What exactly are biofuels, you ask?   A loose definition would be :- any hydrocarbon molecule of one or more carbon atoms, derived from feedstock that has grown in recent years (say, less than 100 years)  . . . as opposed to fossil fuels ~ where the feedstock comes from organisms that grew  100+ million  years ago.   An easy difference !

    Why use the term "biofuels" ?   A convenient term, since it is brief and people intuitively know what is meant by it.

  4. Doug Bostrom at 17:47 PM on 12 May 2022
    Why and How to Electrify Everything

    Point of clarification: heat pumps don't "stop working" at a certain temperature. Their efficiency becomes less, and at a certain point they'll not be able to keep up with load. 

    In combination w/backup heat sources, the net result in practice is that heat pumps still substantially reduce energy consumption even at very low air source temperature. That portion of gain which is not obtained via combustion (near or far) is "electrified." 

    Performance in lower source temperature is exhaustively covered here (w/state of the art off-the-shelf equipment as of 7 years ago):

    Cold Climate Air Source Heat Pump (Minnesota Department of Commerce, Division of Energy Resources)


  5. Flying is worse for the climate than you think

    walschuler talks of biofuels. Does anyone know what the chemical composition of "biofuels" is and how they compare with standard jet fuel for CO2 emissions? Strictly speaking are not fossil fuels also biofuels?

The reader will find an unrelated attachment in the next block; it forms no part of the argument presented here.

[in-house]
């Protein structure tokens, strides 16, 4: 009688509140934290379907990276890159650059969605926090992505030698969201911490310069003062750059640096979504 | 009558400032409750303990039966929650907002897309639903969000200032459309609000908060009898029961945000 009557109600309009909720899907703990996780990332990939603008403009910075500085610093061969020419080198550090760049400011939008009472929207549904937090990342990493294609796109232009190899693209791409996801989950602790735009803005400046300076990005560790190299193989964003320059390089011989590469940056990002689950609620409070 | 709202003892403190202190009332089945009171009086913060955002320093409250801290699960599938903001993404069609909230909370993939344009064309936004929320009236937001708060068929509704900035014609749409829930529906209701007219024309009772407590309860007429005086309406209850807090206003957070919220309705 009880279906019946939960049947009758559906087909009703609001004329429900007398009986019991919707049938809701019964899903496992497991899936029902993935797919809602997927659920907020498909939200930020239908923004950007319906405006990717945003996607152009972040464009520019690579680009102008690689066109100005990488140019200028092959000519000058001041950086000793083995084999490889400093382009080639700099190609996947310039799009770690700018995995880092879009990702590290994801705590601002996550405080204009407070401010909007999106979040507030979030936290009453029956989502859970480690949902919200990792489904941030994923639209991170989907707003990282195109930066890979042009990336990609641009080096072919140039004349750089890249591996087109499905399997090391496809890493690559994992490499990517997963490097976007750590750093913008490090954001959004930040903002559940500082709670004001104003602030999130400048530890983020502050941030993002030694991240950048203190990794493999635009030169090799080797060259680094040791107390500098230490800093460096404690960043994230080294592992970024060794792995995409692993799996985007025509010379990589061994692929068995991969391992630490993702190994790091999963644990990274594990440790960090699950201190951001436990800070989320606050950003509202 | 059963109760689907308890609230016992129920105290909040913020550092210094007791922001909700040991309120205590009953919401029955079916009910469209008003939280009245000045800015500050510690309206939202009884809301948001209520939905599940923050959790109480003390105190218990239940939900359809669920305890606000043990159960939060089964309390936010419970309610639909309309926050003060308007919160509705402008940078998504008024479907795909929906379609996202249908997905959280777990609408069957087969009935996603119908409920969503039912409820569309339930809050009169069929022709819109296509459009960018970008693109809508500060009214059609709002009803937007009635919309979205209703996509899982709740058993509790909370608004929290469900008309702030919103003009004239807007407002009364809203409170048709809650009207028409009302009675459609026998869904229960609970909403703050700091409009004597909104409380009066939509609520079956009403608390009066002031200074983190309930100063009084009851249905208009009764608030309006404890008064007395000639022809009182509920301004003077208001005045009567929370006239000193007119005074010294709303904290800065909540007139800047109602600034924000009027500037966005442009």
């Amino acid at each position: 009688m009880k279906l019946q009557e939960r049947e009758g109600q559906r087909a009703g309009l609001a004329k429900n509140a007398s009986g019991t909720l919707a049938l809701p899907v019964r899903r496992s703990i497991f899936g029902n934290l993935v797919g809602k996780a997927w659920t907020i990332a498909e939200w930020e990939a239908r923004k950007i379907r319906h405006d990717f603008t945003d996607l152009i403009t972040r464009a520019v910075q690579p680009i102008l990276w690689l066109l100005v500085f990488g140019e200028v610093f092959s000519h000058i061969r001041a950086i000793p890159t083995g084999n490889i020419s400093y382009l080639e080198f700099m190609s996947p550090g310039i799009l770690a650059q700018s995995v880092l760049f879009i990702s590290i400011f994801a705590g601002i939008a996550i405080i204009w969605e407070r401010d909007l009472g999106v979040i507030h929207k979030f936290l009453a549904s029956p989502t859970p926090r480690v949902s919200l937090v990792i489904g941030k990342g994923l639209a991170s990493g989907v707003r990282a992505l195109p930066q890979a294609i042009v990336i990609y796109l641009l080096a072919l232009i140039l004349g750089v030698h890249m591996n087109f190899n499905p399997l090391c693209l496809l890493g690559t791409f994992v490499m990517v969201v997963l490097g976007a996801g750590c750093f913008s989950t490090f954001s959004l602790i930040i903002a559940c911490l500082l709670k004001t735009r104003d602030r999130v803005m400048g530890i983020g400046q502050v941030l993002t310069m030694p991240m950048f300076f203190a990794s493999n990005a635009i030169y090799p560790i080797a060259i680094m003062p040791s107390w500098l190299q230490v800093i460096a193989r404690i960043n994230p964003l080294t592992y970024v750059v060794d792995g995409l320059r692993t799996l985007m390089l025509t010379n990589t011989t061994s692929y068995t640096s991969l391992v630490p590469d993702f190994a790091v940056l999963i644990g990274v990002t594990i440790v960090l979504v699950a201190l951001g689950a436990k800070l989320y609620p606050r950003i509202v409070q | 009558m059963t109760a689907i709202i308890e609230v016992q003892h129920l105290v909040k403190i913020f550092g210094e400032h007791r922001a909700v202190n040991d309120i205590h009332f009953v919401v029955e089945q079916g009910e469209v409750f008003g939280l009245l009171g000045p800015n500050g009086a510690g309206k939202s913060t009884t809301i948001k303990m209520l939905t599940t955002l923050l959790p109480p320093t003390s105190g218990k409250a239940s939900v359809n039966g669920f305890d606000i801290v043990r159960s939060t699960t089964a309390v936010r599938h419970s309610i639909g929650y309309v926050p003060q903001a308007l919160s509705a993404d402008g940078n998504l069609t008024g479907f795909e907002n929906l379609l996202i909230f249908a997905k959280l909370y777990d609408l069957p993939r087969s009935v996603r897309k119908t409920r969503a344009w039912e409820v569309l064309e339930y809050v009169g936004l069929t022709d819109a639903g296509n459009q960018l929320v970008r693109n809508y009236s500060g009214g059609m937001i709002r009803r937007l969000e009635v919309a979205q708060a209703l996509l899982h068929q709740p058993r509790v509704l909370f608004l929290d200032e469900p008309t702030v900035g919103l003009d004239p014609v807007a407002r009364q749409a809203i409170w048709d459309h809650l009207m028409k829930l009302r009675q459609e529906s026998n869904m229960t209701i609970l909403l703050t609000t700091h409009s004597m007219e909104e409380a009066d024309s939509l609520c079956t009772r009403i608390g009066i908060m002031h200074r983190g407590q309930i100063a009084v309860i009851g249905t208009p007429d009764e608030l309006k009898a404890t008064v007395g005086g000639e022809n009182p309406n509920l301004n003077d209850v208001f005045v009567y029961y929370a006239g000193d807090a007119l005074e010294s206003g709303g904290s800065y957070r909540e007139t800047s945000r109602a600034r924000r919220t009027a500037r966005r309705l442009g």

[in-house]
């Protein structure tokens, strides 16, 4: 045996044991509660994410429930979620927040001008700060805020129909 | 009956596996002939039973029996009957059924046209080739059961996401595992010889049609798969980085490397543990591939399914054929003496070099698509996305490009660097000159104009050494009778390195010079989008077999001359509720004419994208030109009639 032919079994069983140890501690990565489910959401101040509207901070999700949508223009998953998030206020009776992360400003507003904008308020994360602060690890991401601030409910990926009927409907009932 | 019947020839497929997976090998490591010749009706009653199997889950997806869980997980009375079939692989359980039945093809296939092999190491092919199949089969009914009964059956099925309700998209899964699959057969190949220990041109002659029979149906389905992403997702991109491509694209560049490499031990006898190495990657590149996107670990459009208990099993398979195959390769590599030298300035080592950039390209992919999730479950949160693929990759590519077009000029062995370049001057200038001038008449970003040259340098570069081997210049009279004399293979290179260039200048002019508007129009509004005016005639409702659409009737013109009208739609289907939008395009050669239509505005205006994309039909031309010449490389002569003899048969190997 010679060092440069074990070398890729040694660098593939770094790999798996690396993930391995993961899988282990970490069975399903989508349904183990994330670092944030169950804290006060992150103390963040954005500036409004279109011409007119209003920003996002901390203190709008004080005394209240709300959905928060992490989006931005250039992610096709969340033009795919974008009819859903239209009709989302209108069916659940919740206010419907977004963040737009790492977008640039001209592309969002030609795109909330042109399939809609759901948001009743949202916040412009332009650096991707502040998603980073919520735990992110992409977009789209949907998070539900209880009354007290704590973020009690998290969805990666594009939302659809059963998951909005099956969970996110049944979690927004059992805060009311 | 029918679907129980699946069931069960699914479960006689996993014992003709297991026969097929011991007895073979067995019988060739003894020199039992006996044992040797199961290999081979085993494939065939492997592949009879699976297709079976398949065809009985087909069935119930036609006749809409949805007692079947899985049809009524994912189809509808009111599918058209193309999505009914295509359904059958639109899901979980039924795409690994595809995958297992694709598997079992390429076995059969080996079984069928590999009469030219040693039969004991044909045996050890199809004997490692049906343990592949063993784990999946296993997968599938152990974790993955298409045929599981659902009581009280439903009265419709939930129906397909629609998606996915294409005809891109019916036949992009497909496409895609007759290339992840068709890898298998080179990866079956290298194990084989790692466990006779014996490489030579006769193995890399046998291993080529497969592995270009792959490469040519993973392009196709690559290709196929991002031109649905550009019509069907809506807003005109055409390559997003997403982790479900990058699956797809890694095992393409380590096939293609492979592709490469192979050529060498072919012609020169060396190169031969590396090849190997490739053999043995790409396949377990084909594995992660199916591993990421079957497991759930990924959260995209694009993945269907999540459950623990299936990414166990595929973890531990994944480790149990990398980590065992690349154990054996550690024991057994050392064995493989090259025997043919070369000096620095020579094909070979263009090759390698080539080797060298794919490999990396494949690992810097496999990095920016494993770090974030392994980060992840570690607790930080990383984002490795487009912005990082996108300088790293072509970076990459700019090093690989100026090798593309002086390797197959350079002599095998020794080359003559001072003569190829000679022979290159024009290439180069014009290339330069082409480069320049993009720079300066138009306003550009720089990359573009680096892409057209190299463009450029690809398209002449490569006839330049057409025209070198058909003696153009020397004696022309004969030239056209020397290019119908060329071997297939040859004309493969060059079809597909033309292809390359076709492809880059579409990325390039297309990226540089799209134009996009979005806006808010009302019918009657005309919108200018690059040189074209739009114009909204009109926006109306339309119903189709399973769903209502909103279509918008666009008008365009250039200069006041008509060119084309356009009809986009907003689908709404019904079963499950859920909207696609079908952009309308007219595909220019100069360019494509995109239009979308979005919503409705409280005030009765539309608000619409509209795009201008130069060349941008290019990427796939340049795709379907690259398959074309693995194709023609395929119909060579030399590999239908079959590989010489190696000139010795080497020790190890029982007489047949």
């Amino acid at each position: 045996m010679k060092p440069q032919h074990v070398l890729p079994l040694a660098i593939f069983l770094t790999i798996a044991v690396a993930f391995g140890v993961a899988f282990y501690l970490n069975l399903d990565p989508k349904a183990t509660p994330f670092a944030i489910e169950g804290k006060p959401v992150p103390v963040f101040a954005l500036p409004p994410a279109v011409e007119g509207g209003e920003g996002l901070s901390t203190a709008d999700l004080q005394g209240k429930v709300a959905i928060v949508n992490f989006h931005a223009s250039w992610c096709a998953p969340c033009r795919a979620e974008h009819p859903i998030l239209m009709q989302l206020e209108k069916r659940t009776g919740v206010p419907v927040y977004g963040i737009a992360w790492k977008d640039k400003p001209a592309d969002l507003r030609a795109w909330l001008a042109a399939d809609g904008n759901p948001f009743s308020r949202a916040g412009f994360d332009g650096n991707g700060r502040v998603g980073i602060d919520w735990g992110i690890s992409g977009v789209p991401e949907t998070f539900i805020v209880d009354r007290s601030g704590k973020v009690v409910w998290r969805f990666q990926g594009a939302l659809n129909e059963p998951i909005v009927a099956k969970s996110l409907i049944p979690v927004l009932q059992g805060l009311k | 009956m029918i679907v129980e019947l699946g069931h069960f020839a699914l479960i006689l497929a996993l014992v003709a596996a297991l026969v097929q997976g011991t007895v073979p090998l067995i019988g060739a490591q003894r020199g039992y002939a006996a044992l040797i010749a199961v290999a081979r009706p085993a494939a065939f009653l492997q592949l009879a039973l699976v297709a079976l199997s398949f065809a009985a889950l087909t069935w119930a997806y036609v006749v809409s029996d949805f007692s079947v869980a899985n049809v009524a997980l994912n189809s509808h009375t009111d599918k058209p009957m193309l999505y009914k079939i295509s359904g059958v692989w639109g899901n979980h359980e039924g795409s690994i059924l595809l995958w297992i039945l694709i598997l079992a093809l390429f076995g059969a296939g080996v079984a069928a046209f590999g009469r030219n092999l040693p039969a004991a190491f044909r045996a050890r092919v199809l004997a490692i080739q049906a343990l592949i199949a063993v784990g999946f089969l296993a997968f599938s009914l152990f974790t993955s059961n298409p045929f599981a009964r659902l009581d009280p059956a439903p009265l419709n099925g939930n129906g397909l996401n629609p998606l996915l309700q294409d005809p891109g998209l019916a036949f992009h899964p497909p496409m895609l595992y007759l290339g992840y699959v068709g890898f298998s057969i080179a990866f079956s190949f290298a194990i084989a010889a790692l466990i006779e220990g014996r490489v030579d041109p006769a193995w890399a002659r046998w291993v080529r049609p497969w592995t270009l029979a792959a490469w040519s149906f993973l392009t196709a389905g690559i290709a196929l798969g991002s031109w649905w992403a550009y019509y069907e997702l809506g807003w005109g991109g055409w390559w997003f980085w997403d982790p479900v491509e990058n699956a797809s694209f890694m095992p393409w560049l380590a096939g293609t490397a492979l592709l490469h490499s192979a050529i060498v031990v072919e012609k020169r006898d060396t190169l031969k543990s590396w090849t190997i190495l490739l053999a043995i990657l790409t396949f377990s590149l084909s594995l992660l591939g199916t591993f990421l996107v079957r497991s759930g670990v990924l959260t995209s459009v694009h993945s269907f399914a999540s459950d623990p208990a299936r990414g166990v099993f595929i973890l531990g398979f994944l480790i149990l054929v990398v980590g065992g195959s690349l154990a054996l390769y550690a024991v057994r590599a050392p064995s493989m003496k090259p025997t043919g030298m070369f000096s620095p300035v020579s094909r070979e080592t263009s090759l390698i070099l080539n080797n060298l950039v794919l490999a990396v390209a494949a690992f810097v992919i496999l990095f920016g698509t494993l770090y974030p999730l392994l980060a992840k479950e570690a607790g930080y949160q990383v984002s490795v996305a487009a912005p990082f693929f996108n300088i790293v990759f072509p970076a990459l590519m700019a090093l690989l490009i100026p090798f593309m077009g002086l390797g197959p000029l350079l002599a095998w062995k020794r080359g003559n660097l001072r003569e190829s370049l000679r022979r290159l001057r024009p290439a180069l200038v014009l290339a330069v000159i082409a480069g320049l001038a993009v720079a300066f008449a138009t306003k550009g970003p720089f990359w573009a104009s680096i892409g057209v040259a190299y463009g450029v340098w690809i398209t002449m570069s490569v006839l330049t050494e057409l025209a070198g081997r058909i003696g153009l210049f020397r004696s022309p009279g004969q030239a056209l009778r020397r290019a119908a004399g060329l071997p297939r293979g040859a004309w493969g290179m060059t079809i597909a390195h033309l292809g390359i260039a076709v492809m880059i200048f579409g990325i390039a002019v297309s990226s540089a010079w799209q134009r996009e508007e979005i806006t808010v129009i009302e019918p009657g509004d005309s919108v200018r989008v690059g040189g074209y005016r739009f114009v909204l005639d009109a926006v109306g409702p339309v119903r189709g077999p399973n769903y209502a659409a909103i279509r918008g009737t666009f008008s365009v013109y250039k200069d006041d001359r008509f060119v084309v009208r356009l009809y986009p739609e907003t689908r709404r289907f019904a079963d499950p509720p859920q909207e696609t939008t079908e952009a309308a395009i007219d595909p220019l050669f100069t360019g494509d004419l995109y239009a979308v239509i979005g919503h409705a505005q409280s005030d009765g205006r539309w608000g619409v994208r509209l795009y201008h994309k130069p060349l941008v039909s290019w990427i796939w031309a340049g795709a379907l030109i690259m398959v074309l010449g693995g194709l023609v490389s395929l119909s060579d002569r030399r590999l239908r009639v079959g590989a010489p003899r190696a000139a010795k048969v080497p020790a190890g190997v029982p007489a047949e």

6. Why and How to Electrify Everything


    your link to the heatpumps indicate they only work down to -10f & -13f

    "Fujitsu cold climate heat pumps (AOU line) have a lot in common with Mitsubishi’s. But instead of delivering 100% of their capacity down to 5F, all but the smallest Fujitsu models offer 75-95% of their capacity. They’re rated to work down to -10F, just above Mitsubishi’s -13F."

    That doesnt do much good when places like MN, MT, ND, SD regularly have 1-2 weeks at a time with -20f .  Further 

  7. Why and How to Electrify Everything

    Doug @12 , thank you for that information.

    I am not sure what is happening with the new vaunted pouch cell battery : but apparently Bolt advertises a very brisk 0-60 mph time . . . the sort of time which ( a few decades ago ) required a large sporty V8 engine.

  8. Doug Bostrom at 02:35 AM on 12 May 2022
    Why and How to Electrify Everything

    Eclectic, happy to answer.

    Our vehicle is rarely discharged below 1/5th of remaining capacity, usually charged only to about 90% so that "one pedal driving" is fully available (another absolute boon thanks leaping from the 19th to 21st century). We rarely fast charge. As well, this car (Bolt) doesn't fast charge above 55kW, which for one who cares about battery longevity is indeed a good thing. W/regard to regenerative braking, I've seen return to battery hitting 70kW but it's not a problem as these events are very short and don't  last long enough to expose imperfect cooling distribution in individual cells (due to engineering constraints on thermal management cells end up with a thermal gradient under prolonged high current in or out, which is not good due to pchem issues). 

  9. Flying is worse for the climate than you think

    I think that biofuel, properly sourced, is the obvious and most scalable short term solution to the carbon footprint of aviation. Both United and KLM have demonstrated transatlantic flights on pure biofuel. The airlines should be first in line for properly raised biofuel and should be given deadlines for conversion, or airports or countries could incentivize the conversion by giving better terminal slots, reductuions in landing fees, or higher scores in route bids for use of biofuel. New high speed land connections are of course feasible but as a rule they are anything but short term projects. Biofuels for long distance oceanic shipping ought to be second in line.